PODCAST: Joining forces for Wi-Fi, rebranding drought
Would a drought by another name not seem so severe?
Five big cable TV companies are pooling resources so that customers can get wireless internet connections when they are on-the-go. TimeWarner, Comcast, Cox, Cablevision and Bright House Networks are cobbling together 50,000 Wi-Fi hot spots, mainly in one of the country's most populous sections, a swatch of territory surrounding Philadelphia and New York. This will help them compete with internet and TV companies such as Verizon that also have wireless networks.
Oil, which has generally been getting cheaper in the last two months, ticked upward slightly on European markets this morning. Major powers are meeting in Baghdad to discuss Iran's nuclear program.
Well the organization for economic cooperation and development said this morning that European economies may not see any economic growth this year.
The OECD called on the European Central Bank to do more to stem the debt crisis, which it calledthe biggest risk to the world economy.
To the U.K. where the Environment Agency wants to get rid of the term "drought." Officials say drought is too blunt of a word and often conjures up images of dry river beds and cracked soil. Not all droughts cause that kind of thing. One new term they're considering? "Environmental stress due to rainfall deficit."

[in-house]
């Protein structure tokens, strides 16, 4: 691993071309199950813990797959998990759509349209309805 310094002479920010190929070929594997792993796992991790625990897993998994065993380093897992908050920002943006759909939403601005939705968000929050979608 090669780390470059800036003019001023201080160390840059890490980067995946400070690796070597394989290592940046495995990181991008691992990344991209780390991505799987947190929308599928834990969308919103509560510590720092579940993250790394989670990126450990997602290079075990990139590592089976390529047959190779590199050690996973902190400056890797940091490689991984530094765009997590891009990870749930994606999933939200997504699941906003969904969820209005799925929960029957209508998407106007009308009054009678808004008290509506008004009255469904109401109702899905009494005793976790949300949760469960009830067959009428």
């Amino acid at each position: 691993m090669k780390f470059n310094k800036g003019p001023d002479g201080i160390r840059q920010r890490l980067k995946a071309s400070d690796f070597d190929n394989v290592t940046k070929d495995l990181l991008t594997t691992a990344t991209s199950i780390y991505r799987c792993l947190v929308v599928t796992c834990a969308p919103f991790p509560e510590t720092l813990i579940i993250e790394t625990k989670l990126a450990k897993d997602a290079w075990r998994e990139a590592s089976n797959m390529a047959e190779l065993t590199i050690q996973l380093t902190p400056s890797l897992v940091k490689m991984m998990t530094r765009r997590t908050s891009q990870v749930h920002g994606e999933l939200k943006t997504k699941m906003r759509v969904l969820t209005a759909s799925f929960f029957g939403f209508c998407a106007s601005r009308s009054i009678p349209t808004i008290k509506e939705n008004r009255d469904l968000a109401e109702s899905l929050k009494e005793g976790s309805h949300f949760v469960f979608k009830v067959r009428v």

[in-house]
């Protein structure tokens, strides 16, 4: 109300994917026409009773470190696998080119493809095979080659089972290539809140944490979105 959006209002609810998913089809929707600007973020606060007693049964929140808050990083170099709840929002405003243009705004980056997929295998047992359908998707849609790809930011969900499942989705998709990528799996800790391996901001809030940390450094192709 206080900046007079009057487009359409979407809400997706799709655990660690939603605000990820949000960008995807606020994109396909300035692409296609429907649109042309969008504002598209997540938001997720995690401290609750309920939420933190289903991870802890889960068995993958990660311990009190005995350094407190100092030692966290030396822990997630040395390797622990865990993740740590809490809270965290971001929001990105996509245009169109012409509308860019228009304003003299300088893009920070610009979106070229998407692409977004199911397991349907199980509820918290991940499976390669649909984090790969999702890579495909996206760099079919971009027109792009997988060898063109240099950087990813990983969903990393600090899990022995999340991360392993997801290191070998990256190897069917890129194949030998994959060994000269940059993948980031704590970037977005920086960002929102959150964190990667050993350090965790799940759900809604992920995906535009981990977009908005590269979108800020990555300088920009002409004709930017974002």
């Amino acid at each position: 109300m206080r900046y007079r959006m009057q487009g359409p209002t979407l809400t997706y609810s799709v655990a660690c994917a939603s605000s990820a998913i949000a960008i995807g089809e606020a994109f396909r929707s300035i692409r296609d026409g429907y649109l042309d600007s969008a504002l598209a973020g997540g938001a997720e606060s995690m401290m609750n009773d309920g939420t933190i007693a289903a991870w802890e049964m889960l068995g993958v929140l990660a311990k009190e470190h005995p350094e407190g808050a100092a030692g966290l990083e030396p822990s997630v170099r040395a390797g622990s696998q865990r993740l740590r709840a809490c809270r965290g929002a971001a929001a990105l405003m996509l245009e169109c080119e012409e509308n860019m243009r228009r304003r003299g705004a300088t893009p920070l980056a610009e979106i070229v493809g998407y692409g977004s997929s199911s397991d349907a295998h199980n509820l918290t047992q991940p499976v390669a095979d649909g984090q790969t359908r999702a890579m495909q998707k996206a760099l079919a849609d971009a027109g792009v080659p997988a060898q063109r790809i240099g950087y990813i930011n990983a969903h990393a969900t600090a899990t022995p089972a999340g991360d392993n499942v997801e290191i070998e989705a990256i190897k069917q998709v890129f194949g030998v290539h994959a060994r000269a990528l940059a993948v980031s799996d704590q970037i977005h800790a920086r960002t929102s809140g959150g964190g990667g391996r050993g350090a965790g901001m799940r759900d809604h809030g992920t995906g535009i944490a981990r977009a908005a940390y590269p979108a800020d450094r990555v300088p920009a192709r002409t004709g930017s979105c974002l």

And finally, to a conflict between traditionalists and the avant-gard in Naples, Italy. Enzo Coccia has introduced what he calls ultra-pizzas, with toppings like baccala, or salt cod, to you non-Neapolitans. There's also one with truffle oil that costs a fortune. Thing is, his rivals see pizza as a simple thing, born as a food for the poor. The Neapolitan Association of Pizza Makers says it's not OK with this and the Guardian newspaper has one third-generation pizza guy saying "I've seen cream being used. It doesn't get any worse than that."